Rich Rodriguez felt he was being underutilized and he let his manager know.
In late June 1992, after facing just two batters before being pulled, Rodriguez simply told Padres manager Greg Riddoch he wanted the ball, according to The Los Angeles Times.
"When I'm sitting on the bench, I'm not just a happy-go-lucky guy. I want to pitch. I want the ball in tough situations," Rodriguez told The Times after that meeting. "Basically, I just wanted to reaffirm to him that my confidence level is all there."
Rodriguez was in his third season with time in the majors, on his way to getting the ball nearly as many times as the year before, more than 60. Rodriguez would go on to get the ball in parts of a total of 13 major league seasons, getting it for a final time in 2003 with the Angels.
Rodriguez' career began in 1984, taken by the Mets in the ninth round of the draft, out of the University of Tennessee.
He played that first year at short-season Little Falls. He made AA briefly in 1986, then for good in 1988. He returned to AA in 1989, but by then was with the Padres, sent there in a trade.
Rodriguez made AAA for the first time in 1990, at Las Vegas. He also made major league San Diego. He debuted with the Padres June 30, getting into 32 games on the year. In 27.2 innings, he gave up 15 earned runs for an ERA of 2.83.
On Aug. 16, Rodriguez went two innings, giving up two hits and no earned runs. He also got his first major league win. The Padres came back after Benito Santiago got hit at the plate, The Times wrote.
"(It was) a little emotional roller coaster there for a while," Rodriguez told The Times afterward. "But the intensity was very good in the dugout. We had a lot of confidence. Even before Benny got hit."
Used almost exclusively as a reliever, Rodriguez did get two starts, one each in 1991 and 1992. In 1991, Rodriguez went five innings in May, giving up one run for a no decision. Riddoch called Rodriguez' start then "outstanding," according to The Times.
But it was back to closing. Rodriguez got into 64 games that year, posting an ERA of 3.26. In 1992, he got into 61, with an ERA of 2.37.
In June 1993, the Padres sent Rodriguez, along with Gary Sheffield to the Marlins for two minor leaguers and a rookie. The rookie was Trevor Hoffman.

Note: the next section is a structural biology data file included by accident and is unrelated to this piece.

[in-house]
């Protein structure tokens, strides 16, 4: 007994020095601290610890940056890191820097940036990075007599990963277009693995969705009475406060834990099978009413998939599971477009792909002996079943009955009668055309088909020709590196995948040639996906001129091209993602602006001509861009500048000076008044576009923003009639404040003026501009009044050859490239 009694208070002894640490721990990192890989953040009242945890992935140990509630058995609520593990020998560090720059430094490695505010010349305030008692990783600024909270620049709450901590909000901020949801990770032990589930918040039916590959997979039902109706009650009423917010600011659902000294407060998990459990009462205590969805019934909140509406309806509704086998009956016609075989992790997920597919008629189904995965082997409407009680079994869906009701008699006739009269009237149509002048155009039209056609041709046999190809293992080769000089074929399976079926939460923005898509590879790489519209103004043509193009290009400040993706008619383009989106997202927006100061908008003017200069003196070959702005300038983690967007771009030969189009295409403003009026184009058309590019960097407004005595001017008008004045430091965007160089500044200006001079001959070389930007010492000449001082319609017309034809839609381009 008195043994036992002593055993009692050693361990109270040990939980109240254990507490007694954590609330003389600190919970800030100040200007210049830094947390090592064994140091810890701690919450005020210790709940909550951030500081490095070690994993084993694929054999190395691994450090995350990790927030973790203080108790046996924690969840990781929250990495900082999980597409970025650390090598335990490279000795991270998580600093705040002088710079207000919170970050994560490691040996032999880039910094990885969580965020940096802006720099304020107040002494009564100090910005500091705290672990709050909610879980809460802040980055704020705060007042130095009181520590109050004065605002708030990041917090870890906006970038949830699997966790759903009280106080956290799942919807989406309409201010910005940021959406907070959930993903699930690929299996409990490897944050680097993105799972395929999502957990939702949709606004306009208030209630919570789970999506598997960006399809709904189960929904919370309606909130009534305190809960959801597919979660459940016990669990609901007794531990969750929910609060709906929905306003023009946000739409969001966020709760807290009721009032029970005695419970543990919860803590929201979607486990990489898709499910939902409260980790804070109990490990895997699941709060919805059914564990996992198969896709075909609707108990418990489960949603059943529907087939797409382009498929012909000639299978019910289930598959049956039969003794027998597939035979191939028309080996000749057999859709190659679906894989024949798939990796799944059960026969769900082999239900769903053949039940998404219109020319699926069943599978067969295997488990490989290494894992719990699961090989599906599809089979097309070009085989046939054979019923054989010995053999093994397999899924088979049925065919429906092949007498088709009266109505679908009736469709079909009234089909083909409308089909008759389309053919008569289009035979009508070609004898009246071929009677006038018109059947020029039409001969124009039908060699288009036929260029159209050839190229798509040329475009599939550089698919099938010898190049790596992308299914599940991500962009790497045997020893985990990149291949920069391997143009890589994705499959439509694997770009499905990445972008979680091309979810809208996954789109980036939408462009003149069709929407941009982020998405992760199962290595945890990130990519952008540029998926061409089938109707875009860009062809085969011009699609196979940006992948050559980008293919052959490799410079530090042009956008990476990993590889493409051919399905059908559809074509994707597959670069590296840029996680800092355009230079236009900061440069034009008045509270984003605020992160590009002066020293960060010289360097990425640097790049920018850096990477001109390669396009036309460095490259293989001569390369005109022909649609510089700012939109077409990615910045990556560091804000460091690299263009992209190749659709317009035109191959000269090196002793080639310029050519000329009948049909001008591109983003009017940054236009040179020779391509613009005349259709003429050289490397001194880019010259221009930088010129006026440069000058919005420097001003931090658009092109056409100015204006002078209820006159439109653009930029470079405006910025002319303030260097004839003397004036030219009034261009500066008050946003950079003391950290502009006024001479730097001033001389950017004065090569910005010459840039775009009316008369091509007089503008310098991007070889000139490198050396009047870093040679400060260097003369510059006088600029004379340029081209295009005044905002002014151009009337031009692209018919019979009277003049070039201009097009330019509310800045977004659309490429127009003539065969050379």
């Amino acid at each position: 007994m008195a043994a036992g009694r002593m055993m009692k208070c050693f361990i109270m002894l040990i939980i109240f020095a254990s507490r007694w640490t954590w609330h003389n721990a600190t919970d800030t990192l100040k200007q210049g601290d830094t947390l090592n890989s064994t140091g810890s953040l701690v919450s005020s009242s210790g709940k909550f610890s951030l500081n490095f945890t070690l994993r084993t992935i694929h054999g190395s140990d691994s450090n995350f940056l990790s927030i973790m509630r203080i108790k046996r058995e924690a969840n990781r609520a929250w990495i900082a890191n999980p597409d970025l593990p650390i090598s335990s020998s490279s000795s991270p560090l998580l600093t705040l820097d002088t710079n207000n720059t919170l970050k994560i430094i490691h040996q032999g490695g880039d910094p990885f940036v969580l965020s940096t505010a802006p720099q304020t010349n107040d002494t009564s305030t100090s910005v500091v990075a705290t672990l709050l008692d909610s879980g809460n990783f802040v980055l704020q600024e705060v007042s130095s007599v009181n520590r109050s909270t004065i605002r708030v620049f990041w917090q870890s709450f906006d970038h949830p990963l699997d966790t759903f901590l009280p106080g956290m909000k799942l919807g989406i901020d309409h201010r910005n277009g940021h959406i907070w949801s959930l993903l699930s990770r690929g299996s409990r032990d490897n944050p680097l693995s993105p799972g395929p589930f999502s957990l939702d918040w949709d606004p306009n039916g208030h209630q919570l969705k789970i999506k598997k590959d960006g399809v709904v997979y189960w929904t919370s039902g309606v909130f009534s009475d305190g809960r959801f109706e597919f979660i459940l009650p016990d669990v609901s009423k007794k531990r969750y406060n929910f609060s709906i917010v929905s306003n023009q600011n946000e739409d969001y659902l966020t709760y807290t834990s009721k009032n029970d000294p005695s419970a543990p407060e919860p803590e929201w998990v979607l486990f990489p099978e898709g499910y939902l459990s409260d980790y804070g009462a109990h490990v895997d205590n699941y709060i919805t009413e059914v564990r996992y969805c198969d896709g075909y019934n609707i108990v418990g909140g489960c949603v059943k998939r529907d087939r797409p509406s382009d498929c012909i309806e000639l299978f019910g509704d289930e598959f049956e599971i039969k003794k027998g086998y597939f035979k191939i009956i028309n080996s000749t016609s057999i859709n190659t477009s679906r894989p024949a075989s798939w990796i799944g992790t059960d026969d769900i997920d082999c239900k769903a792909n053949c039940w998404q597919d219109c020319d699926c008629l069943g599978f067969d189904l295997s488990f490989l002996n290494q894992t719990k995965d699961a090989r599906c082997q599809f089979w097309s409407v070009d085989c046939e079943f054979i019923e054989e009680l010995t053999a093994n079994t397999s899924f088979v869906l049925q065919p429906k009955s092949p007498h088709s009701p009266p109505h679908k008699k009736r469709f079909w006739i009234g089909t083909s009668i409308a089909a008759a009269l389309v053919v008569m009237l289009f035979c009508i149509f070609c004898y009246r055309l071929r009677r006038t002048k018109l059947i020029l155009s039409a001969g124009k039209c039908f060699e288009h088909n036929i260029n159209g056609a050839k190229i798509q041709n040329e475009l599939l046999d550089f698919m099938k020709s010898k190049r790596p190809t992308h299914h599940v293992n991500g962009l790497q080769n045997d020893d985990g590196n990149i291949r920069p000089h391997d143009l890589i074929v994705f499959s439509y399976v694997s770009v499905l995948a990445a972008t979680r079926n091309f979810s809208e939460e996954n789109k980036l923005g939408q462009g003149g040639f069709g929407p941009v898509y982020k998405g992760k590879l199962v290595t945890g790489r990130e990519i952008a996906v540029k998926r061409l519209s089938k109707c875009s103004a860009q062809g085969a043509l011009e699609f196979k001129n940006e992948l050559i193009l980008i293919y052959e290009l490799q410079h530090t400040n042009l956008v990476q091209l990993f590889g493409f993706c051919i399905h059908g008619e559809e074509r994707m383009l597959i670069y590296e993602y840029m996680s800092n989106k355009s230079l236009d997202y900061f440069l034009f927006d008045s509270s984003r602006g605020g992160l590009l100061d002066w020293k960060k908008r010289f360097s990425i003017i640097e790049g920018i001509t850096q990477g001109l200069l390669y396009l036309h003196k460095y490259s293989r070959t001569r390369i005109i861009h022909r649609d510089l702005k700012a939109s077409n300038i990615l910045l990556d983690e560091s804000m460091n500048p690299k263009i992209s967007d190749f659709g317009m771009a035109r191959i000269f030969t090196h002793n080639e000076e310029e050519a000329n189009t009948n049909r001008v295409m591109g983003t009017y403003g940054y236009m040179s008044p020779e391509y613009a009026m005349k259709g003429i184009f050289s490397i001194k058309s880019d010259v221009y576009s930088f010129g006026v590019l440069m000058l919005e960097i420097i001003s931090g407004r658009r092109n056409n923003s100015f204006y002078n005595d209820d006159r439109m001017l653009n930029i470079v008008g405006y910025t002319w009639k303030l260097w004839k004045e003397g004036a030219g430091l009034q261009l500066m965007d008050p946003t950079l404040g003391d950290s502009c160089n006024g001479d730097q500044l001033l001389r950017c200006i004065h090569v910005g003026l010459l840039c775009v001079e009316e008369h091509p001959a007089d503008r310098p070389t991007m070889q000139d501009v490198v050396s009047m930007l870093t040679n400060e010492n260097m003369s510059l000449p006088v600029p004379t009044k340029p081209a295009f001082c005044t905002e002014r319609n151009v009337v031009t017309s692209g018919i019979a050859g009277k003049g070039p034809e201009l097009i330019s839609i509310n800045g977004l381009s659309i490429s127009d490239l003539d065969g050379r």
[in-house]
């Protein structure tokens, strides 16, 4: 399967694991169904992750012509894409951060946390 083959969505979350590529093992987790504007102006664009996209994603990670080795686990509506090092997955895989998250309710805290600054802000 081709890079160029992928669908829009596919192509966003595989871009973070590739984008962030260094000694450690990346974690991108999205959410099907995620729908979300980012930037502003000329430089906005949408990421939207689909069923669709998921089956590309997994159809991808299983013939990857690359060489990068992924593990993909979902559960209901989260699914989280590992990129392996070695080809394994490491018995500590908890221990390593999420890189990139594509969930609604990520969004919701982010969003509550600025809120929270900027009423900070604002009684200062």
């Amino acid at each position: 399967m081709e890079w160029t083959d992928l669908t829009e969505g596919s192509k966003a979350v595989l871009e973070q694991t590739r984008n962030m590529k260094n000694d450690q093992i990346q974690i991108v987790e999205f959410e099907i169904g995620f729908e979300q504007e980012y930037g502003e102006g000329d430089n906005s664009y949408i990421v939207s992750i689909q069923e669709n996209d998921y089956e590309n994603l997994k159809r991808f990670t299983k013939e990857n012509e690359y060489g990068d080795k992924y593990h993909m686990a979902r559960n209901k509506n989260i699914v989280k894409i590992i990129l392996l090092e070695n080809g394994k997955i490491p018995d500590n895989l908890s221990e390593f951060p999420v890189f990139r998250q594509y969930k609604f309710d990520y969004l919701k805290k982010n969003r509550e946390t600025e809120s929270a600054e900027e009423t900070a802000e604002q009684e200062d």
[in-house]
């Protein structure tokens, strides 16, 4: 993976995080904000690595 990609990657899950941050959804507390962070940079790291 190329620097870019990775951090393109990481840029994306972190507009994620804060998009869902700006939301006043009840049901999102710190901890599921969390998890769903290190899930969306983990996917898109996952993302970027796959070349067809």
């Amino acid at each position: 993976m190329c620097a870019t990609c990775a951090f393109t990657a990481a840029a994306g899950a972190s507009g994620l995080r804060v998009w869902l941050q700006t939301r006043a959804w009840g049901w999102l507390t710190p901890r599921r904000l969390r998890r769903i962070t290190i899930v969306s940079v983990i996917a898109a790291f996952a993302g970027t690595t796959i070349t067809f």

Rodriguez stayed with the Marlins through the end of the season, signing with the Cardinals for 1994. He got into 56 games that year, and one in 1995. He spent 1996 completely in the minors, at AAA with the Royals.
Rodriguez returned to the majors in 1997, his first of three productive seasons with the Giants. Rodriguez got into at least 62 games each season, getting into 71 in his first.
After the 1997 season, where he posted an ERA of 3.17, Rodriguez re-signed with the Giants, telling The San Francisco Chronicle he had offers elsewhere, but didn't seriously consider them.
"We wanted to keep it as simple as we could," Rodriguez told The Chronicle. "The Giants made an offer, we made a counter offer and we were able to find some common ground. . . . . It took a little longer than I thought it would, but I'm glad we were able to get it done."
Rodriguez played through 2003, the left-hander pitching for the Mets, Indians, Rangers and Angels.
In 2003, Rodriguez was cut by the Angels out of spring training, The Times wrote. He thought about retiring, but went to AAA. He got called back to the majors in late-April, for three final outings, ending his big league career.
- Los Angeles Times, Aug. 17, 1990: Padres Beat Expos in Second Leg of Marathon
- Los Angeles Times, May 22, 1991: Gant's Homer Fells Padres
- Los Angeles Times, July 1, 1992: Rodriguez Meets With Riddoch Seeking Expanded Role in Bullpen
- San Francisco Chronicle, Dec. 8, 1997: Giants Re-Sign Rodriguez, Darwin
- Los Angeles Times, April 24, 2003: Bullpen Gets a New Look